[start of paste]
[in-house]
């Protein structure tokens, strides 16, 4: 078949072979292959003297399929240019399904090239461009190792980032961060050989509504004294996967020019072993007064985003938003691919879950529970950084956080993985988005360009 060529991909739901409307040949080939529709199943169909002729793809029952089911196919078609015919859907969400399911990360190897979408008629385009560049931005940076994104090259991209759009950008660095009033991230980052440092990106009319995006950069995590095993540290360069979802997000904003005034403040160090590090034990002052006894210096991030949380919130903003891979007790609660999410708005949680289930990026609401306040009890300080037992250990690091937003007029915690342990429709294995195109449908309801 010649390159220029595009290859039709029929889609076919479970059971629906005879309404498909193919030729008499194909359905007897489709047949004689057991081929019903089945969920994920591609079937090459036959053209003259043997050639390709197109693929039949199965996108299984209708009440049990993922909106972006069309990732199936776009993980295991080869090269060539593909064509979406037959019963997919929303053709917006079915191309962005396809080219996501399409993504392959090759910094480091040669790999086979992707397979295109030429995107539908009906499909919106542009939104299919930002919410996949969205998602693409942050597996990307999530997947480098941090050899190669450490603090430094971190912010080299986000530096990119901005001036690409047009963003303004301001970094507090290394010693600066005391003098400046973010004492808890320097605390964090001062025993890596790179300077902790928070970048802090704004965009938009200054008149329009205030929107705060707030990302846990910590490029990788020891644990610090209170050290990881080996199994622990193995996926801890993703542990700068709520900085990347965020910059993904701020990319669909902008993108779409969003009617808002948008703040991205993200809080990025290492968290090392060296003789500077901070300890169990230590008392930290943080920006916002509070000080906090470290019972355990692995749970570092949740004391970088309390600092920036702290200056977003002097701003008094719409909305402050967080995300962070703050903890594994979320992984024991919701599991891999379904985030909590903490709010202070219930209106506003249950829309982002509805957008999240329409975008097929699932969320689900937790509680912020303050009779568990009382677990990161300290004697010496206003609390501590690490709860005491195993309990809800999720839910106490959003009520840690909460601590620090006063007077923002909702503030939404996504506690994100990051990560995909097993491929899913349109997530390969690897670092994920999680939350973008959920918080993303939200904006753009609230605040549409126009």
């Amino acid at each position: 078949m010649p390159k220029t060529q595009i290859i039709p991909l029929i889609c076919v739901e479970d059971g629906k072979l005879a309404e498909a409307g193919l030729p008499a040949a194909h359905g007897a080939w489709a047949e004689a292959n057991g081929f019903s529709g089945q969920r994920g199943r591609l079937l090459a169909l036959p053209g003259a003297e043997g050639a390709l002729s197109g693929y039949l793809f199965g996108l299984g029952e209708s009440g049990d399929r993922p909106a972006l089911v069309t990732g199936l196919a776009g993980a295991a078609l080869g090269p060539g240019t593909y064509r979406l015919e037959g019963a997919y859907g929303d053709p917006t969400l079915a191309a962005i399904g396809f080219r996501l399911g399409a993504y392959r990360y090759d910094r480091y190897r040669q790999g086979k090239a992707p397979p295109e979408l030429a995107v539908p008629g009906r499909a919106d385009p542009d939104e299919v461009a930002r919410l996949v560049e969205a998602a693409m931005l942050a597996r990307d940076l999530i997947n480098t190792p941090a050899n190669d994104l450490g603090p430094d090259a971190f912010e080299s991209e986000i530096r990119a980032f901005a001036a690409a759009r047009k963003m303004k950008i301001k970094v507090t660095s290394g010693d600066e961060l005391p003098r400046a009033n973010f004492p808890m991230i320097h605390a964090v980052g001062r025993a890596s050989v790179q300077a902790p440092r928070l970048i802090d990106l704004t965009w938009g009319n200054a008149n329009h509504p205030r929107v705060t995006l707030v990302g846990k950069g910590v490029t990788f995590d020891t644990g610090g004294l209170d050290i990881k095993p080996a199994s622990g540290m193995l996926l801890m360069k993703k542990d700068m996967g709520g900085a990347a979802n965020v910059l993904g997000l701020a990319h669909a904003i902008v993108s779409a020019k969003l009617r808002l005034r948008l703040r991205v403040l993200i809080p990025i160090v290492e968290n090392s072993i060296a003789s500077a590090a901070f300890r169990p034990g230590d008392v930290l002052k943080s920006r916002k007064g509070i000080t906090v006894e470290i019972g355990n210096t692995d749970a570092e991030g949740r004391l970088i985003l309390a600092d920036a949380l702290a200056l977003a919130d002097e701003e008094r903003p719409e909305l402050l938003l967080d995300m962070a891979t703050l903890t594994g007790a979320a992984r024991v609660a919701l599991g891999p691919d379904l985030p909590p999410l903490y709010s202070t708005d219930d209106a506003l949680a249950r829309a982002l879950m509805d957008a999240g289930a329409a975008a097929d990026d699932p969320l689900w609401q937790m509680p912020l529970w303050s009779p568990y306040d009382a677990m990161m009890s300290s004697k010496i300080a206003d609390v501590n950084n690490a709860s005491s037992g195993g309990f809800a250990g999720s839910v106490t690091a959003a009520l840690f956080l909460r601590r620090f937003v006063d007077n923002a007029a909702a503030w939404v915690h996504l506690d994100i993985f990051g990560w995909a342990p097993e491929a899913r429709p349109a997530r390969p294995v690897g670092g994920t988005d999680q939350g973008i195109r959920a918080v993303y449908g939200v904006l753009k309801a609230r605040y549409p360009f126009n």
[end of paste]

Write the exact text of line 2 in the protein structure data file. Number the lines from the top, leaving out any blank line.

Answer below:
């Protein structure tokens, strides 16, 4: 078949072979292959003297399929240019399904090239461009190792980032961060050989509504004294996967020019072993007064985003938003691919879950529970950084956080993985988005360009 060529991909739901409307040949080939529709199943169909002729793809029952089911196919078609015919859907969400399911990360190897979408008629385009560049931005940076994104090259991209759009950008660095009033991230980052440092990106009319995006950069995590095993540290360069979802997000904003005034403040160090590090034990002052006894210096991030949380919130903003891979007790609660999410708005949680289930990026609401306040009890300080037992250990690091937003007029915690342990429709294995195109449908309801 010649390159220029595009290859039709029929889609076919479970059971629906005879309404498909193919030729008499194909359905007897489709047949004689057991081929019903089945969920994920591609079937090459036959053209003259043997050639390709197109693929039949199965996108299984209708009440049990993922909106972006069309990732199936776009993980295991080869090269060539593909064509979406037959019963997919929303053709917006079915191309962005396809080219996501399409993504392959090759910094480091040669790999086979992707397979295109030429995107539908009906499909919106542009939104299919930002919410996949969205998602693409942050597996990307999530997947480098941090050899190669450490603090430094971190912010080299986000530096990119901005001036690409047009963003303004301001970094507090290394010693600066005391003098400046973010004492808890320097605390964090001062025993890596790179300077902790928070970048802090704004965009938009200054008149329009205030929107705060707030990302846990910590490029990788020891644990610090209170050290990881080996199994622990193995996926801890993703542990700068709520900085990347965020910059993904701020990319669909902008993108779409969003009617808002948008703040991205993200809080990025290492968290090392060296003789500077901070300890169990230590008392930290943080920006916002509070000080906090470290019972355990692995749970570092949740004391970088309390600092920036702290200056977003002097701003008094719409909305402050967080995300962070703050903890594994979320992984024991919701599991891999379904985030909590903490709010202070219930209106506003249950829309982002509805957008999240329409975008097929699932969320689900937790509680912020303050009779568990009382677990990161300290004697010496206003609390501590690490709860005491195993309990809800999720839910106490959003009520840690909460601590620090006063007077923002909702503030939404996504506690994100990051990560995909097993491929899913349109997530390969690897670092994920999680939350973008959920918080993303939200904006753009609230605040549409126009």